New California Employment Laws 2012 pt.2
The previous blog covered several of the most important new employment laws for 2012 that could affect your day-to-day operations. Today's blog discusses additional employment related legislation for 2012 that may affect your business, including Workers' Compensation Legislation. Many of the new laws discussed in this edition relate to specific industries.
AB 1236 relates to the E-verify program; a federally created program that allows employers to use an Internet-based system to electronically verify the employment eligibility of newly hired employees. E-Verify compares Form I-9 documentation against federal government databases to verify employees’ employment eligibility.
AB 1236 allows employers to continue to choose to use E-Verify, but prohibits California state agencies and local governments from passing mandates that require employers to use E-Verify.
Several cities in California passed local ordinances requiring the use of E-Verify in certain circumstances. For example, a Mission Viejo city ordinance requires the city and certain employers with city contracts to verify the eligibility of new employees through E-Verify. This new law prohibits such state or local mandates, unless required by federal law or as a condition of receiving federal funds.
Interference With Rights Under Leave Laws
AB 592 adds language to the California Family Rights Act (CFRA) and the Pregnancy Disability Leave law (PDL) that makes it unlawful to interfere with or in any way restrain the exercise of rights under these laws. This added language should not be a change to existing employer obligations since this is already a requirement under the federal Family Medical Leave Act.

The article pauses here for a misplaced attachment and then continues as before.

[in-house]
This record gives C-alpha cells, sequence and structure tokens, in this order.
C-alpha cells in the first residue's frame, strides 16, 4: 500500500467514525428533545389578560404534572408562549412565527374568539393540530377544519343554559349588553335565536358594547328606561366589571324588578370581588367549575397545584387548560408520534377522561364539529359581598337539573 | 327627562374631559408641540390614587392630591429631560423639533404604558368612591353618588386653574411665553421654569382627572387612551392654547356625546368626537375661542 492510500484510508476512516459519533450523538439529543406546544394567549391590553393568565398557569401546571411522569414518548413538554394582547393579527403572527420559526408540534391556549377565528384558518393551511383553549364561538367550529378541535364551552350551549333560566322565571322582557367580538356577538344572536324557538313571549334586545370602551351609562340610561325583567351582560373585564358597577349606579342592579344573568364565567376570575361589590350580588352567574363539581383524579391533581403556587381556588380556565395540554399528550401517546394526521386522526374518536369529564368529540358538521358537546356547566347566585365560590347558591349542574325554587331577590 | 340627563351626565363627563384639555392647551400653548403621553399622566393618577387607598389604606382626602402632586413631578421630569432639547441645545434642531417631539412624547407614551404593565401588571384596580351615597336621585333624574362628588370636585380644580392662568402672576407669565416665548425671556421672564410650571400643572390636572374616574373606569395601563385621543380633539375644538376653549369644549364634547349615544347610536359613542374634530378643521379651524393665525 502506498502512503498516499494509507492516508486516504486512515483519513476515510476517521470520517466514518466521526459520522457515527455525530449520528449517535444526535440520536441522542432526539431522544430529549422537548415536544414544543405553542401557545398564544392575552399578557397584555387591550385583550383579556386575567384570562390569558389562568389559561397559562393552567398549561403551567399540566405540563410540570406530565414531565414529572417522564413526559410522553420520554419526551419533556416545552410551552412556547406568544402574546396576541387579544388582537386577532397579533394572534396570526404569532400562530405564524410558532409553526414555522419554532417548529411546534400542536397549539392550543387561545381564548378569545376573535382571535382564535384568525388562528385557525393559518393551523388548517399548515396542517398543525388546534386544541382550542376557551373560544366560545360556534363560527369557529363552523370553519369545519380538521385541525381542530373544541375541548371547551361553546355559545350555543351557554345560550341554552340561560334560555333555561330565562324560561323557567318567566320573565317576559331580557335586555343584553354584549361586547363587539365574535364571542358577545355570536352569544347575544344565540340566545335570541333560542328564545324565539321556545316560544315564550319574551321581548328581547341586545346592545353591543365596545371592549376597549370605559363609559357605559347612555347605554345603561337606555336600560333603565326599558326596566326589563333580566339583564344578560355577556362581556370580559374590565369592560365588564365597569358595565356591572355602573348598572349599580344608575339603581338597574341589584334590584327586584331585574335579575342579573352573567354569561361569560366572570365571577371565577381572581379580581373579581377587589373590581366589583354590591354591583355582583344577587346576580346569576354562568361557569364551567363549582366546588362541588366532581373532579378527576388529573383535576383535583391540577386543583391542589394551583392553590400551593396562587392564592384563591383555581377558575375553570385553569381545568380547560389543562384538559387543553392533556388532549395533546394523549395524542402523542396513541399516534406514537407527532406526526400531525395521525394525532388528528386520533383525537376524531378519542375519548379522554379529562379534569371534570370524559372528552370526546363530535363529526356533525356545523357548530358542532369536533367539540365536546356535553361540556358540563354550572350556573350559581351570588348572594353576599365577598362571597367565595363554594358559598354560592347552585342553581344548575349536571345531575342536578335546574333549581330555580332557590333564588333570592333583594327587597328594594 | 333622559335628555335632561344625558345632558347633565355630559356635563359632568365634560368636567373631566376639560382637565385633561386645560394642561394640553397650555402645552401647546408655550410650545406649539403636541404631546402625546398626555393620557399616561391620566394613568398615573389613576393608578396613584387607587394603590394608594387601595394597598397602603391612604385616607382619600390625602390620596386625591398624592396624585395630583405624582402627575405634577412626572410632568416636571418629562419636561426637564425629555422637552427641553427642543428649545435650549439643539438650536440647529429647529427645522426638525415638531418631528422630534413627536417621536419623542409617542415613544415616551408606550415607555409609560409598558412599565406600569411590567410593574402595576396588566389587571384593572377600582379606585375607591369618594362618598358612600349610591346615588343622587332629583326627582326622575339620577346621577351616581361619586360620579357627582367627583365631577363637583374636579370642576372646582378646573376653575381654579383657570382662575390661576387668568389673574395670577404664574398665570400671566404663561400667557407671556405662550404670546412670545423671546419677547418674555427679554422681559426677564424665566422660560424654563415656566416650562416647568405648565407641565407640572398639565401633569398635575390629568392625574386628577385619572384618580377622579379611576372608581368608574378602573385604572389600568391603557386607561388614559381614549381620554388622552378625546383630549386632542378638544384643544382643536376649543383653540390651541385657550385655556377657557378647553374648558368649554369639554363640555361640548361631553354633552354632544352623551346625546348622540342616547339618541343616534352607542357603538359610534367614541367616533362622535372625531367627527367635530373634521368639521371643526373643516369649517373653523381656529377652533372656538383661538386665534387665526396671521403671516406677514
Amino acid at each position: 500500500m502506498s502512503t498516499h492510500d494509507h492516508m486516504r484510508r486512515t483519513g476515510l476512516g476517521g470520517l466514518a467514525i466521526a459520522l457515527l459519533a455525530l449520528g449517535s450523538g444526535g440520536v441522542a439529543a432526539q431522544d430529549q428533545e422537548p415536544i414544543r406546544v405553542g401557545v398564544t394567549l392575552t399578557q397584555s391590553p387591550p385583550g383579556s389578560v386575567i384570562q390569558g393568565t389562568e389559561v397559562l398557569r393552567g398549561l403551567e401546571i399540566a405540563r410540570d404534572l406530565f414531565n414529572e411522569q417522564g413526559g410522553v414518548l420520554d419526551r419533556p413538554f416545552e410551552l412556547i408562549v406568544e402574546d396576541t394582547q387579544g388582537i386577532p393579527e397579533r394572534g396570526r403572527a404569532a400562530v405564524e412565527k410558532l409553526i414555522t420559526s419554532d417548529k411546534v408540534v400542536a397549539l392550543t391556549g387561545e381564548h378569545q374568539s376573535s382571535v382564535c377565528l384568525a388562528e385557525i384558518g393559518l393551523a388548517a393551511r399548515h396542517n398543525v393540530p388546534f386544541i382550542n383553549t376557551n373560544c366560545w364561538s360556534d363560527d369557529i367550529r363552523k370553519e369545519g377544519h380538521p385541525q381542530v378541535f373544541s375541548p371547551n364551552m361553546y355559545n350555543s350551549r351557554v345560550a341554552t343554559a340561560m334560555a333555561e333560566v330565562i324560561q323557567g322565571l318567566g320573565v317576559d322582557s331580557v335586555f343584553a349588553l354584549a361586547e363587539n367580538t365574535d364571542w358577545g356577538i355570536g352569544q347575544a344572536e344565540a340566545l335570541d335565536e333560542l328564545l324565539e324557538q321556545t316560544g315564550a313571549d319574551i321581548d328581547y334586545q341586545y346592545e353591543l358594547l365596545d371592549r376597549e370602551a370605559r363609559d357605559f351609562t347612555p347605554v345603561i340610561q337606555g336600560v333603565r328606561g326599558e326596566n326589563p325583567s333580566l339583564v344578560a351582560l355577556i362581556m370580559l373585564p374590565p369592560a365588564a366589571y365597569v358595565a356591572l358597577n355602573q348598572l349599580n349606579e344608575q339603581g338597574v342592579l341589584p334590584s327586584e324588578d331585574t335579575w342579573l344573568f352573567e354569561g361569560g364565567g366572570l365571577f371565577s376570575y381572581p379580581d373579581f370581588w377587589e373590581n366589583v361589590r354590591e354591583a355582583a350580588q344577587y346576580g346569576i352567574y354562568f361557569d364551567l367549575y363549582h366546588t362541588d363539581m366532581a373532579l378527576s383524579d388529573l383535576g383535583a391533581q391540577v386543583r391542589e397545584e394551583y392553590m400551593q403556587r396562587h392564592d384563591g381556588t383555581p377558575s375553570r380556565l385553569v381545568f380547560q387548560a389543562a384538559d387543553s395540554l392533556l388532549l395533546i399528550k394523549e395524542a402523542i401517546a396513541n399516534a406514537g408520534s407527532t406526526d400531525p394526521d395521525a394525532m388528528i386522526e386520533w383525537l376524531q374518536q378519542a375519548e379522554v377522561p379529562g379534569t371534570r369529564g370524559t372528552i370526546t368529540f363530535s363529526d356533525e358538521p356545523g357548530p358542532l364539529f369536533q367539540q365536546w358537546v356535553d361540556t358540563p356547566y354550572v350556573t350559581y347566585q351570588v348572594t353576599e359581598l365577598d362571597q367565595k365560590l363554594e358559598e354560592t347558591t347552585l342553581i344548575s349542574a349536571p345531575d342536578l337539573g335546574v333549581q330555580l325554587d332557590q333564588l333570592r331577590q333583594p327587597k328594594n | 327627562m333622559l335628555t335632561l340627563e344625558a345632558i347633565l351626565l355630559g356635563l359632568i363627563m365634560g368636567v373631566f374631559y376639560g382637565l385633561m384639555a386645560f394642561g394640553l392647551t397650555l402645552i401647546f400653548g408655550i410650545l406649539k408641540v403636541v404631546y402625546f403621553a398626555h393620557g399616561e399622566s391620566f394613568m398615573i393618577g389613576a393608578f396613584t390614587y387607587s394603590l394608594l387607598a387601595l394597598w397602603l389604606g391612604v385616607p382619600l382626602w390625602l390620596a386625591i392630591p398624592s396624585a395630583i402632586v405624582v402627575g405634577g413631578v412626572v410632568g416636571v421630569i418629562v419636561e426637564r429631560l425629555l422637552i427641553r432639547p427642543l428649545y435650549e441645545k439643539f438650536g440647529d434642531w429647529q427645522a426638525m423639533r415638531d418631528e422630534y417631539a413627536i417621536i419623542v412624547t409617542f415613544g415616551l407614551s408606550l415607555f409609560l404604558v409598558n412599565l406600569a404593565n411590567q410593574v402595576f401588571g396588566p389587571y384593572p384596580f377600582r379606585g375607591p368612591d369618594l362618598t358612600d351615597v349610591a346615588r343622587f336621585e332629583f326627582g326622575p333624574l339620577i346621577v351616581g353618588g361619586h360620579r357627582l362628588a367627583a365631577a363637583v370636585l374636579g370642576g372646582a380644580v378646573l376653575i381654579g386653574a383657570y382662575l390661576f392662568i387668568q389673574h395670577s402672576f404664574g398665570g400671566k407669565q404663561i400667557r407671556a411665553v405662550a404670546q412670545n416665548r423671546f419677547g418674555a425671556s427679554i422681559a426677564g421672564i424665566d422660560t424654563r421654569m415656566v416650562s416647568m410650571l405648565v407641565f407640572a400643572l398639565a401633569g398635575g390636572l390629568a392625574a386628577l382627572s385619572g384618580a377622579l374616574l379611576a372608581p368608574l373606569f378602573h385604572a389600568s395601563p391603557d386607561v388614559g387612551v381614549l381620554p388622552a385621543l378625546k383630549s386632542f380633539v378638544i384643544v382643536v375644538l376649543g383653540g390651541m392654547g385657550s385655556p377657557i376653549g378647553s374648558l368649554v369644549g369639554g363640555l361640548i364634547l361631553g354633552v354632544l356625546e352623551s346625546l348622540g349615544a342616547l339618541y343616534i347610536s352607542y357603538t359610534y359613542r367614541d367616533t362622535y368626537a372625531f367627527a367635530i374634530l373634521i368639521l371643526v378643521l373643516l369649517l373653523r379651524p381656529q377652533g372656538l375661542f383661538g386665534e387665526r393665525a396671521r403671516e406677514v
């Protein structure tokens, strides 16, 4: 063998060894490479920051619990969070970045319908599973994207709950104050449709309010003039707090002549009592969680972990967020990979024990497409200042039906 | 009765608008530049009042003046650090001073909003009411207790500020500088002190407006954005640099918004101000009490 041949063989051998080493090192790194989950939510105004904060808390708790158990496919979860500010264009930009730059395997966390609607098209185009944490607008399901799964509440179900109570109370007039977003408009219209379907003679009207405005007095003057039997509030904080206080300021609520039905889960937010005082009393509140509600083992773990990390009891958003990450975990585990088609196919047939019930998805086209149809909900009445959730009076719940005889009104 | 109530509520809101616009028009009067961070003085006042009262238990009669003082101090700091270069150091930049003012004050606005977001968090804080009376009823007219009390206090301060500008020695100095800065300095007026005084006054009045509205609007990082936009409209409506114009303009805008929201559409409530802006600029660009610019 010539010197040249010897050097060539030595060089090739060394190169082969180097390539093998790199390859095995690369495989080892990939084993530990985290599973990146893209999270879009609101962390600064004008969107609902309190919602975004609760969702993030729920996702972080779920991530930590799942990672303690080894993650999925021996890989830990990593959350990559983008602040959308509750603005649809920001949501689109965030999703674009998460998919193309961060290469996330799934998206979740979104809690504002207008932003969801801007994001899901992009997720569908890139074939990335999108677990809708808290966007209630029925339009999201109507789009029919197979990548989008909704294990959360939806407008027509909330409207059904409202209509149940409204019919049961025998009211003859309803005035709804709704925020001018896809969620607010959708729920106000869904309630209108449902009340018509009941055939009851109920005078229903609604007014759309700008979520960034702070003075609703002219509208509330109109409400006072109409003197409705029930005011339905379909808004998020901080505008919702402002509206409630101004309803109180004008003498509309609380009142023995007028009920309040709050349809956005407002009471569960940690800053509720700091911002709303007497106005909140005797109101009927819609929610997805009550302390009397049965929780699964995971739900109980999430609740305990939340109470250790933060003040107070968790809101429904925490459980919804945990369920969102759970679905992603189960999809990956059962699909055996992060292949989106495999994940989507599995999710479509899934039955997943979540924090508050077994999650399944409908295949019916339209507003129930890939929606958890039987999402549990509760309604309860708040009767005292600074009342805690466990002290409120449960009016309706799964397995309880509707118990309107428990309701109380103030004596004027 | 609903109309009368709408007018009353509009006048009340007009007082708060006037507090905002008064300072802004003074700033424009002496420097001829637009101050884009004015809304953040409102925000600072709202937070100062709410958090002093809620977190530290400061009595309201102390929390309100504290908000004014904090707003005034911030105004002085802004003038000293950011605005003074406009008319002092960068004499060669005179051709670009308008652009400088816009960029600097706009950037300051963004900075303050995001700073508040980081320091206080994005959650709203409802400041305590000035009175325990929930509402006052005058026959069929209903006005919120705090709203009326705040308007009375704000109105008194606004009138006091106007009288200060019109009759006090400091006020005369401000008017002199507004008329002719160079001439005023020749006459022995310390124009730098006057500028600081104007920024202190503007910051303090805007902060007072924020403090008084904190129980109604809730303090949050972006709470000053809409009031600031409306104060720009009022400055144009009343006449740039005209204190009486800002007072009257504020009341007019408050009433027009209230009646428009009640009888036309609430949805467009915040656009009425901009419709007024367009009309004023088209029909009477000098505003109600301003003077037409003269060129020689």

AB 240 allows an employee that alleges a minimum wage violation to recover liquidated damages pursuant to any complaint brought before the Division of Labor Standards Enforcement. Existing law allows such damages in any complaint before a civil court, but not in an administrative proceeding before the Labor Commissioner. This new law allows the Labor Commissioner to also award such damages. Under the new liquidated damages provision, the employee will be entitled to recover an amount equal to twice the wages unlawfully unpaid, plus interest.
AB 551 increases the maximum penalty from $50 to $200 per calendar day for each worker paid less than the determined prevailing wage and increases the minimum penalty from $10 to $40 per day for violations of prevailing wage obligations. These obligations apply to certain state or federal contracts and generally require a set wage that is significantly higher than minimum wage.